Mobile search optimisation is definitely a trend on the rise, and with consumers on the web continue to embrace mobile technology with open arms as it plays an increasingly important part in their everyday lives it is important to examine the effect that mobile web browsing is having on all aspects of e-commerce.
The guys at Websalad recently ran a few reports and pulled up some interesting statistics pointing out the primary mediums of mobile traffic, as well as the response within different business niches.
Here are some of our findings – keeping in mind that analytics for mobile has only been around approx. 2 months:
The best identifiable response to mobile browsing came from the hotel and travel industries, with two of our clients delivering the following metrics:
Hotel and Travel – Client One
Hotel and Travel – Client Two
Educational institutions, whilst harvesting a decent total amount of visits from mobile devices, did not appear to be as impressionable for mobile in their total percentage of visits as represented by one of our clients in this niche:
Educational – Client
As for B2B clients, the results for mobile use weren’t as promising – but the results make sense when you put things in perspective.
Mobile web users access websites on the fly because they’re seeking tidbits of information: directions, pricing, snap shots of your goods or services.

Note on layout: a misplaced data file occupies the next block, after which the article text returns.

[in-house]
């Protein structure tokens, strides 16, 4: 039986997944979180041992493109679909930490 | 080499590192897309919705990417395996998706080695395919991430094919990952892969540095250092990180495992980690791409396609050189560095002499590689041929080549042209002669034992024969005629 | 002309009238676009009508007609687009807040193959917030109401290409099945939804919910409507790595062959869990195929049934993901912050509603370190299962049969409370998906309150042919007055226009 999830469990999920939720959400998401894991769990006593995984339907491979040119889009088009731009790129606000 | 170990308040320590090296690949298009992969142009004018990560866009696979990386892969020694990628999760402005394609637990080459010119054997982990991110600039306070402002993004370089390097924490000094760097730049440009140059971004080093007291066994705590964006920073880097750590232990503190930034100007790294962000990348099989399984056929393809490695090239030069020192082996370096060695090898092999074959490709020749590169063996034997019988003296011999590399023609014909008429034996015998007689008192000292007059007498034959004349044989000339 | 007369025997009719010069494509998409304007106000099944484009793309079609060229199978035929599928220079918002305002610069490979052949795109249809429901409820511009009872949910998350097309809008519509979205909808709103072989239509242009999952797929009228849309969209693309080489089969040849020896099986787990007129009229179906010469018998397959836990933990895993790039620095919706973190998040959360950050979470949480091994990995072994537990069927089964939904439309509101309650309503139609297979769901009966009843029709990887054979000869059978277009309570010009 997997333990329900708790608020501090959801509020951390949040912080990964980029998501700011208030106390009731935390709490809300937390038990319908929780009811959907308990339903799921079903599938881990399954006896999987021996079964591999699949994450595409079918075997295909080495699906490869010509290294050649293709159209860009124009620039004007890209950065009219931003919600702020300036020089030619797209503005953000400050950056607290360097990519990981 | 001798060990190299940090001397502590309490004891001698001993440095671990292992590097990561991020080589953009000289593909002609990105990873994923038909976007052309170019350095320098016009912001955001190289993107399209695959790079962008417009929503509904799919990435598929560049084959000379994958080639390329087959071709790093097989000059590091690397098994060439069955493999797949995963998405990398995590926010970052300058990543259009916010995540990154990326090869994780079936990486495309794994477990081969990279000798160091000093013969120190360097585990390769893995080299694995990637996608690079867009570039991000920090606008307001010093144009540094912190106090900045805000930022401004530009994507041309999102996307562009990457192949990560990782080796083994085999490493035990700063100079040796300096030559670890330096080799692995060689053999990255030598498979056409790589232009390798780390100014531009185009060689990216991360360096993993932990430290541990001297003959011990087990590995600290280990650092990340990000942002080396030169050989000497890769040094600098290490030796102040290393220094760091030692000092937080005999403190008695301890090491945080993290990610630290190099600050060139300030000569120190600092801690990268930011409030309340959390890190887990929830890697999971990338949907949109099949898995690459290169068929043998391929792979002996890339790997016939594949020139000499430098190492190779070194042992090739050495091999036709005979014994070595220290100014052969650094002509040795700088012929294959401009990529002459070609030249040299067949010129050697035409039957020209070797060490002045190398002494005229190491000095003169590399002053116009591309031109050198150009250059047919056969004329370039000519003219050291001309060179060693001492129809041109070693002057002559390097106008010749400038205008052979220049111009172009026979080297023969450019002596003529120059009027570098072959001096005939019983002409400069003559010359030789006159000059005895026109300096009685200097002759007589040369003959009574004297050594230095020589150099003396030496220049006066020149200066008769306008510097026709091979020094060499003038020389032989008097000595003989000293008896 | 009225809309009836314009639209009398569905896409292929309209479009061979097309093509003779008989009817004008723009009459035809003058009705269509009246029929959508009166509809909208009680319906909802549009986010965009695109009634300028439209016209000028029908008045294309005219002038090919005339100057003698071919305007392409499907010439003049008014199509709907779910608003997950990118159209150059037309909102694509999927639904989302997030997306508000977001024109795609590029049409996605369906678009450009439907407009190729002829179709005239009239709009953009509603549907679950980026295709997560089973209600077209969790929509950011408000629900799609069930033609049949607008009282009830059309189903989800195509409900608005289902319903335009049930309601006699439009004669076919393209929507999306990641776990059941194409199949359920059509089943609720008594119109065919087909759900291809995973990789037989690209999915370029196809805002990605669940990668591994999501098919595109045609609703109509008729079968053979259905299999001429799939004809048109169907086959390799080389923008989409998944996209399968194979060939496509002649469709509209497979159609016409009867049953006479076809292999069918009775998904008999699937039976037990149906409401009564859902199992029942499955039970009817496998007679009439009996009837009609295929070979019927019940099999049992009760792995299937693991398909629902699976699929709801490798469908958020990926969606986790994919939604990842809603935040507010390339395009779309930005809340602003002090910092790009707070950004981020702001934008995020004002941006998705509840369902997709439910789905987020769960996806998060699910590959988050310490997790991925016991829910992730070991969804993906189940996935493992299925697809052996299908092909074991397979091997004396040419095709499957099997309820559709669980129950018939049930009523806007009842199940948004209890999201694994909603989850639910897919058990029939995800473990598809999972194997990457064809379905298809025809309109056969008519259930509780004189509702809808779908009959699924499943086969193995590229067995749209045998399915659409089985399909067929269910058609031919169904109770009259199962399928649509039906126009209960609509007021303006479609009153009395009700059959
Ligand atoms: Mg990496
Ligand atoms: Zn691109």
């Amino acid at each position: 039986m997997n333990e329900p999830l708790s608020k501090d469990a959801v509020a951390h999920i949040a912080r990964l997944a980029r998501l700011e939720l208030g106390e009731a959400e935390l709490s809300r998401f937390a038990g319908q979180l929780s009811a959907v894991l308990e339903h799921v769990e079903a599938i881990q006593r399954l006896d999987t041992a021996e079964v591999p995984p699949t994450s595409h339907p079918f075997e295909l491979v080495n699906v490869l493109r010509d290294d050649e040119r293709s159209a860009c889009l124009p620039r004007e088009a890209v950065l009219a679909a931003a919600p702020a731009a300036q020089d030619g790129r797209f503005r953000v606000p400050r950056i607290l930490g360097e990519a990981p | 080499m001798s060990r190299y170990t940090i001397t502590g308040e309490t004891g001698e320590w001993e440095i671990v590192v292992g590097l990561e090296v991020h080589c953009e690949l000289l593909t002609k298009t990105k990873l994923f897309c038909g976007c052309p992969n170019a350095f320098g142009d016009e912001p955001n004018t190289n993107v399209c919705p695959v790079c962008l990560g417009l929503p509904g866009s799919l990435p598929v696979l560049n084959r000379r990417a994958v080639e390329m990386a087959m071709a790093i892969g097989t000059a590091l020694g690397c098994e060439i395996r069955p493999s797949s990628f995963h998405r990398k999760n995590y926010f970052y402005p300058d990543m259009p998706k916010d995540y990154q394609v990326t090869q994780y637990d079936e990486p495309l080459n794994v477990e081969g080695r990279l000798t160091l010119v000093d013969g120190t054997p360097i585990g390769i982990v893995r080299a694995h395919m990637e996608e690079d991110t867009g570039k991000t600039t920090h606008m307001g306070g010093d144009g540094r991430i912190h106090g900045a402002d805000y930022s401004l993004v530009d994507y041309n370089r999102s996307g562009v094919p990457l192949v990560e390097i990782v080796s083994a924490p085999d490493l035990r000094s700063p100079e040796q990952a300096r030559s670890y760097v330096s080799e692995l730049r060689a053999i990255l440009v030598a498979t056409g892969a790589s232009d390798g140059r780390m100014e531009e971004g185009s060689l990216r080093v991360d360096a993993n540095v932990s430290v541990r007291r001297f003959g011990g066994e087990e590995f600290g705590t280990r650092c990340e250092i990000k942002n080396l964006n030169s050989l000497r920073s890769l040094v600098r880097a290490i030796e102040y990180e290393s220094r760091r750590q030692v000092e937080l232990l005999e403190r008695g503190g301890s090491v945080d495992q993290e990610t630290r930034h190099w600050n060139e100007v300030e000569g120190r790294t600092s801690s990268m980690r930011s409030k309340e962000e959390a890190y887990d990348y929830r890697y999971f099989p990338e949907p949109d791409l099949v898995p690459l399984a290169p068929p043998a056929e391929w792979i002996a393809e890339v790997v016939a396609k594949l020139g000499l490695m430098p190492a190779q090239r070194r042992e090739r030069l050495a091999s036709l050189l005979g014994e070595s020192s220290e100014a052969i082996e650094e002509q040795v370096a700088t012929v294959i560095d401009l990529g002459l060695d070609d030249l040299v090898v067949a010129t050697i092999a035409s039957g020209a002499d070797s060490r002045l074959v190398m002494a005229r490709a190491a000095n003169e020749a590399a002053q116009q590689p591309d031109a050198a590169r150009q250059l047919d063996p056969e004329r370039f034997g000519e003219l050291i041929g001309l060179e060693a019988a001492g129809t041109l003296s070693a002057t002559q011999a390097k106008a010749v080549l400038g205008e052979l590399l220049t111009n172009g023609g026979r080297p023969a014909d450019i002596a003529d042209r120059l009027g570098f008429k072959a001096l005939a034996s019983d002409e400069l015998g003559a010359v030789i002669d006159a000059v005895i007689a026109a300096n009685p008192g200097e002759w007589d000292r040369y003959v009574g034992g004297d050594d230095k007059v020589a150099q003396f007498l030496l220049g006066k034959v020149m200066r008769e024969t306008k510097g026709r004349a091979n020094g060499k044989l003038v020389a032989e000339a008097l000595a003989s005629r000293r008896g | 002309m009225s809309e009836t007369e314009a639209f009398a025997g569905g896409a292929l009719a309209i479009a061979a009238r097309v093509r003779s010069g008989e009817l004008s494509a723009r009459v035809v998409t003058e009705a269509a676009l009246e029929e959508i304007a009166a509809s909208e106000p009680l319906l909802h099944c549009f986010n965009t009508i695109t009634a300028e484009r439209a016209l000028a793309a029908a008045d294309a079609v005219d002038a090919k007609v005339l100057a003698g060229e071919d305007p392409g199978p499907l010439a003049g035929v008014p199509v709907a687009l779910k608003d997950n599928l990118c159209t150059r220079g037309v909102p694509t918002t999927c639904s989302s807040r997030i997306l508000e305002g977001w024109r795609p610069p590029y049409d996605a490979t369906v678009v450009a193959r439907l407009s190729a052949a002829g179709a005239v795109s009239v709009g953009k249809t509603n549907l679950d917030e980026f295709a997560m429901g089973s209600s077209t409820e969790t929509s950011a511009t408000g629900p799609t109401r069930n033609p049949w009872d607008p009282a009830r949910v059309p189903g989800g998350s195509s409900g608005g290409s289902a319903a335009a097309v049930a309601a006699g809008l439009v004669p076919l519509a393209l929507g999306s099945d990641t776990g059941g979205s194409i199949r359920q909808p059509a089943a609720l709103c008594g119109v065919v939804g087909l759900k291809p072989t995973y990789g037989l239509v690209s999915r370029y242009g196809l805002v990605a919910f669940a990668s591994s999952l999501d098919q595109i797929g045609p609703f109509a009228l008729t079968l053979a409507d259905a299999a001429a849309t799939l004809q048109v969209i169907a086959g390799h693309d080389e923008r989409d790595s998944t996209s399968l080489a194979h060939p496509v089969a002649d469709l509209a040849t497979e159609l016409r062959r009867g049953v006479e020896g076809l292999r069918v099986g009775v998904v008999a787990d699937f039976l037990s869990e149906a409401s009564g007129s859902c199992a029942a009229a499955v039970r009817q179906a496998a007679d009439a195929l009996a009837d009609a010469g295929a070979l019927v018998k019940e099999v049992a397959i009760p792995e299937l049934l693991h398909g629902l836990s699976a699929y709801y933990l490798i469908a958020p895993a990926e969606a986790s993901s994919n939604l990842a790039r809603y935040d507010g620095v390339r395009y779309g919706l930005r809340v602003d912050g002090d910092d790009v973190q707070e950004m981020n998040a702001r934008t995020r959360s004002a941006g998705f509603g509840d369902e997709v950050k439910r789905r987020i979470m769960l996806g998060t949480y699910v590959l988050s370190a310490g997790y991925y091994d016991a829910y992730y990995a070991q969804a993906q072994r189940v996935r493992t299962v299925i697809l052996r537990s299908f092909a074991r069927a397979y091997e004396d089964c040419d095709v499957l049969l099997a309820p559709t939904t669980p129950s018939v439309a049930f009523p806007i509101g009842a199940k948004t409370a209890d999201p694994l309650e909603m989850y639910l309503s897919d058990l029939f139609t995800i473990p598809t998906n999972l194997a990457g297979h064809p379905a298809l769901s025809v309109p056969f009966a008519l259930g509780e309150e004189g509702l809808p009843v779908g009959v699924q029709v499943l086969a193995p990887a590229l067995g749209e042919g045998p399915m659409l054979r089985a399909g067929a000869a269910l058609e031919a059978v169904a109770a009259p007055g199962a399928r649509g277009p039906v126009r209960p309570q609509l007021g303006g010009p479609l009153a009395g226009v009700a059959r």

They want to be able to know how to get directly to the front door or your business in the shortest time possible, or buy products on the fly.
To reiterate the above, we can further demonstrate these points through a client in the automotive industry:
Automotive – Client One
While the total amount of traffic on the website wasn’t high, mobile search did have a much higher percentage share of total visits.
I would also envisage that websites with inherent forums or communities would also be popular via mobile, given the continuous streams of social activity – as seen above in the stats from the client in the Education niche.
It will certainly be interesting to see how mobile search evolves over time, particularly for B2B clients.
Aside from the odd referral from mobile sources, our B2B clients did not seem to boast a high popularity on mobile devices. Is this because they are only sought after during traditional business hours? Quite possibly.
With the popularity on devices like the Apple iPhone and iPad on the rise, we can only assume that mobile search will continue its surge upwards the total number of visits for websites continuing to shift favourably.